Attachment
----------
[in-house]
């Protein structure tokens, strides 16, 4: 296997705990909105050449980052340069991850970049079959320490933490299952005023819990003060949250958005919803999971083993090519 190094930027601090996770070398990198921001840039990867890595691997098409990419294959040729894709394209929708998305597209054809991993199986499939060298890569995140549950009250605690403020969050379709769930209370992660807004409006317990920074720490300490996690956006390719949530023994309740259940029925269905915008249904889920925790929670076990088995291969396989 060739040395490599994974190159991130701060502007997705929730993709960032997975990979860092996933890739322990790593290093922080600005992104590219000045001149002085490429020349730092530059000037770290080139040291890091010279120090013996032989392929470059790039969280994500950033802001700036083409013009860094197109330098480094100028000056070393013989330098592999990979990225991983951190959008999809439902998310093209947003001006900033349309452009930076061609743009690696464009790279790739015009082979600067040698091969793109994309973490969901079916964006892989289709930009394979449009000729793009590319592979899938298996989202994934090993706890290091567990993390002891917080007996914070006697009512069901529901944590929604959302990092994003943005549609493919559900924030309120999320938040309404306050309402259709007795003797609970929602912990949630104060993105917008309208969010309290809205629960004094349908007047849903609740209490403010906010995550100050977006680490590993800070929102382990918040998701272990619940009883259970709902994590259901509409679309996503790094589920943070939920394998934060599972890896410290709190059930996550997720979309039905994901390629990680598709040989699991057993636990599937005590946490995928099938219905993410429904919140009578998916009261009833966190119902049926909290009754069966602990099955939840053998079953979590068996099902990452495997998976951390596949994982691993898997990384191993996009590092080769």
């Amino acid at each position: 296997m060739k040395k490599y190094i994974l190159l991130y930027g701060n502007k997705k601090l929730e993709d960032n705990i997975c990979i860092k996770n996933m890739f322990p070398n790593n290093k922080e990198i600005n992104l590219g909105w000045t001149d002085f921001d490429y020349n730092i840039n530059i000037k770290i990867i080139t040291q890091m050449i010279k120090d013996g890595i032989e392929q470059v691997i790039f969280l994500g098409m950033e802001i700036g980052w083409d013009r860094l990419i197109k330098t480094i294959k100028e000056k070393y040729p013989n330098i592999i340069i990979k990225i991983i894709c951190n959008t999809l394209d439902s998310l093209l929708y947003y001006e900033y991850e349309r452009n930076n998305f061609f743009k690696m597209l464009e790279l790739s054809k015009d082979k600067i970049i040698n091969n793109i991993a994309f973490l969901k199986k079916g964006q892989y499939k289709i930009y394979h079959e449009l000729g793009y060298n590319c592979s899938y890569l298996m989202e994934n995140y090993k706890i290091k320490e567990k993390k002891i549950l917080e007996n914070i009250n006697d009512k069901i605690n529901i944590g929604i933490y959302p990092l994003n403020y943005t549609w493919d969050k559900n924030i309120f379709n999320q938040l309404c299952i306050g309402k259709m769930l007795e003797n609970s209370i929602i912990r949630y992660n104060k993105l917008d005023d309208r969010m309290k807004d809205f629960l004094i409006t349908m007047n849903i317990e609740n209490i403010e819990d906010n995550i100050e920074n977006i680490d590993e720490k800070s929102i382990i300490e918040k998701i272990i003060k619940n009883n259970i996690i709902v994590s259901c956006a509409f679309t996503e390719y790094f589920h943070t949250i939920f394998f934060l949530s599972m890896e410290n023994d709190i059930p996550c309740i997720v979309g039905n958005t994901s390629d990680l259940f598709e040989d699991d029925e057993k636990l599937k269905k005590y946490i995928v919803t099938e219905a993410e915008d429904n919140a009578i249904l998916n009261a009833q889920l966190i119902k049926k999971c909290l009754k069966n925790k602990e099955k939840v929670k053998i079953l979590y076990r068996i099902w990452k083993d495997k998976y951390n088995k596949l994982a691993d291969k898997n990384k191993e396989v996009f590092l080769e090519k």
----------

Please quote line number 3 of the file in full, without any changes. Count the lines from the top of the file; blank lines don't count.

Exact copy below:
């Amino acid at each position: 296997m060739k040395k490599y190094i994974l190159l991130y930027g701060n502007k997705k601090l929730e993709d960032n705990i997975c990979i860092k996770n996933m890739f322990p070398n790593n290093k922080e990198i600005n992104l590219g909105w000045t001149d002085f921001d490429y020349n730092i840039n530059i000037k770290i990867i080139t040291q890091m050449i010279k120090d013996g890595i032989e392929q470059v691997i790039f969280l994500g098409m950033e802001i700036g980052w083409d013009r860094l990419i197109k330098t480094i294959k100028e000056k070393y040729p013989n330098i592999i340069i990979k990225i991983i894709c951190n959008t999809l394209d439902s998310l093209l929708y947003y001006e900033y991850e349309r452009n930076n998305f061609f743009k690696m597209l464009e790279l790739s054809k015009d082979k600067i970049i040698n091969n793109i991993a994309f973490l969901k199986k079916g964006q892989y499939k289709i930009y394979h079959e449009l000729g793009y060298n590319c592979s899938y890569l298996m989202e994934n995140y090993k706890i290091k320490e567990k993390k002891i549950l917080e007996n914070i009250n006697d009512k069901i605690n529901i944590g929604i933490y959302p990092l994003n403020y943005t549609w493919d969050k559900n924030i309120f379709n999320q938040l309404c299952i306050g309402k259709m769930l007795e003797n609970s209370i929602i912990r949630y992660n104060k993105l917008d005023d309208r969010m309290k807004d809205f629960l004094i409006t349908m007047n849903i317990e609740n209490i403010e819990d906010n995550i100050e920074n977006i680490d590993e720490k800070s929102i382990i300490e918040k998701i272990i003060k619940n009883n259970i996690i709902v994590s259901c956006a509409f679309t996503e390719y790094f589920h943070t949250i939920f394998f934060l949530s599972m890896e410290n023994d709190i059930p996550c309740i997720v979309g039905n958005t994901s390629d990680l259940f598709e040989d699991d029925e057993k636990l599937k269905k005590y946490i995928v919803t099938e219905a993410e915008d429904n919140a009578i249904l998916n009261a009833q889920l966190i119902k049926k999971c909290l009754k069966n925790k602990e099955k939840v929670k053998i079953l979590y076990r068996i099902w990452k083993d495997k998976y951390n088995k596949l994982a691993d291969k898997n990384k191993e396989v996009f590092l080769e090519k």